While it offers some positive measures, the federal budget announced March 19 has missed key opportunities, according to the Chartered Professional Accountants of Canada.
In particular, CPA Canada says it is disappointed that the government did not announce a comprehensive review of Canada's tax system, which has not occurred since the 1960s.
"This was a squandered opportunity," says Joy Thomas, president and CEO, CPA Canada. "There is a groundswell of support for a full-scale tax review in Canada, and a much-needed assessment would pave the way for an improved system that best positions the country for economic and social growth. We hope the platforms of the government and other political parties signal their respective support for a full-scale tax review in the upcoming federal election campaign."
The budget included some tax measures, including the introduction of the Canada Training Credit. This refundable personal tax credit of $250 per year can be accumulated to provide financial support to help cover up to half of eligible tuition and fees associated with training.
Changes were also announced to the Home Buyers' Plan (HBP), notably by increasing the HBP withdrawal limit to $35,000 from $25,000.
Limiting stock options
The budget also introduced a measure to limit the use of the current employee stock option tax regime to start-ups and growth companies and for other companies, to the first $200,000 of underlying share value annually for options granted to an employee, noted CPA Canada.
CPA Canada welcomed the fact that the budget contains further investments to combat tax evasion and includes measures aimed at cracking down on money laundering.
No target date to return to a balanced budget
However, the organization criticized the budget for failing to include a date for a return to balanced budgets.
"Canada needs a plan for fiscal stability, one that establishes a target date for a return to balanced budgets over the medium term," says Thomas. "The government must demonstrate that it has a plan to eventually rein in spending and address persistent deficits, especially with the economic uncertainty facing the global economy today. This would greatly assist in creating business confidence and minimizing the burden on future generations."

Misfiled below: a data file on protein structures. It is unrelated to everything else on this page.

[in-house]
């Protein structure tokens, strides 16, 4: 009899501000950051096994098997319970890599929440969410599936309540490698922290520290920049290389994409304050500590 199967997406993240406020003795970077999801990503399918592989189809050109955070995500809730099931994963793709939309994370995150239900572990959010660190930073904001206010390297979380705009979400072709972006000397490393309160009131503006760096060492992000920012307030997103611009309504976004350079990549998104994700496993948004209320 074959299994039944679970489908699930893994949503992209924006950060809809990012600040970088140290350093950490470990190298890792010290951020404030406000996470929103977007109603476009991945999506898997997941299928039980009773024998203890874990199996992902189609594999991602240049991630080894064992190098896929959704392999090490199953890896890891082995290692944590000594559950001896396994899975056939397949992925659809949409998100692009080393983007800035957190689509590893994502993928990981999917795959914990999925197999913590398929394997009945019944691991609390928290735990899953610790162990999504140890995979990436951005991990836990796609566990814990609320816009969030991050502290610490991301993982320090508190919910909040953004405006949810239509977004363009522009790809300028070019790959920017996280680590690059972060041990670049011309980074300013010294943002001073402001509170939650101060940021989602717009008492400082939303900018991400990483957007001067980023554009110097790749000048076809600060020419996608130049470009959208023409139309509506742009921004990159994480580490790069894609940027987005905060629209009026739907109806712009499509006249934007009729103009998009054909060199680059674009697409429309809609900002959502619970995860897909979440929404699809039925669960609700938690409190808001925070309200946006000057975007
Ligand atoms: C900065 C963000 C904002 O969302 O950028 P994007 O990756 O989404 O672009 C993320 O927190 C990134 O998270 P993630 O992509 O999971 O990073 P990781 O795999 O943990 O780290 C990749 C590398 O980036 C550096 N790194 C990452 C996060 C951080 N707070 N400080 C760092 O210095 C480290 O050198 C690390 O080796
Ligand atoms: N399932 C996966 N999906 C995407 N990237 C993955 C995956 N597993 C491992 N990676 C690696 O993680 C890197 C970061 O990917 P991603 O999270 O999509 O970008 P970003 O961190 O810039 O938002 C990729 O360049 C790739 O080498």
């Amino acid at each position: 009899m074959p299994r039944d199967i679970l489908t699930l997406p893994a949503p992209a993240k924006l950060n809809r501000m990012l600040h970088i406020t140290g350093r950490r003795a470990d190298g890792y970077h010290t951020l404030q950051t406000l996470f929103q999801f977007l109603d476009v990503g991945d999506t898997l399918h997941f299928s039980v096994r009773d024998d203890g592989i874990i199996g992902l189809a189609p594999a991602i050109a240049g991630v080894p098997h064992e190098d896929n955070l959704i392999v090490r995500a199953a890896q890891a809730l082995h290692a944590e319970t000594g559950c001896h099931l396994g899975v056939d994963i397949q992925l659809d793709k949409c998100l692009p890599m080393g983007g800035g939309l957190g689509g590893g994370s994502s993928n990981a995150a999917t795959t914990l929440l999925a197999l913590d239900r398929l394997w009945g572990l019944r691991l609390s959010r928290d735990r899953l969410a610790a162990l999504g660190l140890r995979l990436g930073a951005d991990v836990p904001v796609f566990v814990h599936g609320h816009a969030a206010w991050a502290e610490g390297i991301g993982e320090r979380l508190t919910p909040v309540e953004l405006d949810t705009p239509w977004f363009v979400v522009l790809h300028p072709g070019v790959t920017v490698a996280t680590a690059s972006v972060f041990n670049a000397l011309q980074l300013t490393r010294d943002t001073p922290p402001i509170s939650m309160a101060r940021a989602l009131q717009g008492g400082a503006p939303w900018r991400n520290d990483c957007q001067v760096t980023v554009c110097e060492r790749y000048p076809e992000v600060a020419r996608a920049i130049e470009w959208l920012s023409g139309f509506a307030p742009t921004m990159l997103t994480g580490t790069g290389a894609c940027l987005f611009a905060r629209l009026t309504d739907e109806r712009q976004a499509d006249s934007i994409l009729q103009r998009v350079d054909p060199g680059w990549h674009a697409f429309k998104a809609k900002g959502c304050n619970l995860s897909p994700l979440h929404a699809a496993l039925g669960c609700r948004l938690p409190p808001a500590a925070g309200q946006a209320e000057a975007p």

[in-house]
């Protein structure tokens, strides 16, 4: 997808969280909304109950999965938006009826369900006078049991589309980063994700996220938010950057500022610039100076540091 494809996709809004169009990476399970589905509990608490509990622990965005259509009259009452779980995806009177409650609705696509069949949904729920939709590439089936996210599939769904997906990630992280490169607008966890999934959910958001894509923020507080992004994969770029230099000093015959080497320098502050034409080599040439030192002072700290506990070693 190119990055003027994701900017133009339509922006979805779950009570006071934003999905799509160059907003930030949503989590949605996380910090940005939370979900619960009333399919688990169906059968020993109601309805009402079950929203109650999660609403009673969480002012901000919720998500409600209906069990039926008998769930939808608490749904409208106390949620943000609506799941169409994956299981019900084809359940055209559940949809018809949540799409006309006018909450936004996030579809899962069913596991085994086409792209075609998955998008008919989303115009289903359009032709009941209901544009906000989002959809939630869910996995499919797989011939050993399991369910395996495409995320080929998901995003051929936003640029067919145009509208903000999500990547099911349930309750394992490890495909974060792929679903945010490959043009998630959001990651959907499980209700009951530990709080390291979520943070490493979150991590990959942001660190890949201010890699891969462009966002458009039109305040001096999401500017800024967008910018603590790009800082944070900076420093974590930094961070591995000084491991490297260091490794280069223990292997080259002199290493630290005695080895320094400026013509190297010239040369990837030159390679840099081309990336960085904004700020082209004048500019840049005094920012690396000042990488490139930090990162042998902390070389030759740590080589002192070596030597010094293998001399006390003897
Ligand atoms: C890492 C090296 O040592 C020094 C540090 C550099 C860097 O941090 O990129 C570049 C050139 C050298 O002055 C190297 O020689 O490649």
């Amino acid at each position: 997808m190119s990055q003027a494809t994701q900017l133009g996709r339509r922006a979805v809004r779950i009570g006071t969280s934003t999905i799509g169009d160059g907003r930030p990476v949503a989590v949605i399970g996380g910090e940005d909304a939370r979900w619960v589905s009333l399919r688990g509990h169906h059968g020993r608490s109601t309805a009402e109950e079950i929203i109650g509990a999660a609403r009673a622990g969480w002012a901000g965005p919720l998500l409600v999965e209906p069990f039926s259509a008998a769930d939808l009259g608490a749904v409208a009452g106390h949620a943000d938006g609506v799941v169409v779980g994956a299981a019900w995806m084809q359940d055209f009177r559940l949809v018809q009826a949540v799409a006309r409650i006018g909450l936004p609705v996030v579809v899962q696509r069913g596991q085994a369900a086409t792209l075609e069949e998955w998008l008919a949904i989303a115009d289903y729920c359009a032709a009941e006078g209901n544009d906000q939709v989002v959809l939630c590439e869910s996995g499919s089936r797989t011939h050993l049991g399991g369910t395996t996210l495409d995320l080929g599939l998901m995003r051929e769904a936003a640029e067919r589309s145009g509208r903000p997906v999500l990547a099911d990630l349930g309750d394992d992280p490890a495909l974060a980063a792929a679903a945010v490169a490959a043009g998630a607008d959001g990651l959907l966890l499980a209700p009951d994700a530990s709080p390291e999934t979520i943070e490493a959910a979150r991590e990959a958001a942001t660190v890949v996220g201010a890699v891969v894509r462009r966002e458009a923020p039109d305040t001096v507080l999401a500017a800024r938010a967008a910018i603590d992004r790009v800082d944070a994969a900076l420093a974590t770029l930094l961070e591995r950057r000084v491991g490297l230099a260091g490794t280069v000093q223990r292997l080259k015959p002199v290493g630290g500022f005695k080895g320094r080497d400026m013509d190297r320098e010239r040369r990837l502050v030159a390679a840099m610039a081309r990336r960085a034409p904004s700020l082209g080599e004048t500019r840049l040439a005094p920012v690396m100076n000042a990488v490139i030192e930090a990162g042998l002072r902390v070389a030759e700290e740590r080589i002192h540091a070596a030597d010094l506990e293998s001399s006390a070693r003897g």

Little relief for small businesses
Meanwhile, the Canadian Federation of Independent Business (CFIB) stated that it is disappointed that the 2019 federal budget “provides little relief for small businesses facing a barrage of new and higher taxes.”
The organization says small businesses are facing a growing tax burden from “seven years of CPP premium hikes, higher taxes for many family businesses and those with passive investments and the new and rising federal carbon backstop about to hit firms in four provinces.”
Reservations about new training benefit
The CFIB says it has reservations about the new Canada Training Benefit benefit. This program will increase the cost of the Employment Insurance system by over $300 million per year “with no guarantee of any link to the needs of employers,” says the organization.
"The tax picture for small businesses in 2019 and beyond remains decidedly negative. The hundreds of millions in new EI costs as a result of the Canada Training Benefit could have provided important relief for small firms facing higher CPP costs and new carbon taxes," CFIB president Dan Kelly.
The CFIB added, however, that it is pleased that the government is planning an EI Small Business Premium Rebate to help cover some of the increased costs to fund the new program.
Intergenerational transfers of businesses
The organization also underlined other measures that it considers to be positive in the new budget, including measures on regulatory modernization, including the creation of an External Advisory Committee on Regulatory Competitiveness; relief for farmers and fishers from "arm's length" rules that limited access to the small business deduction and further consultation to facilitate intergenerational transfers of businesses that are currently affected by higher tax rates than when sold to strangers.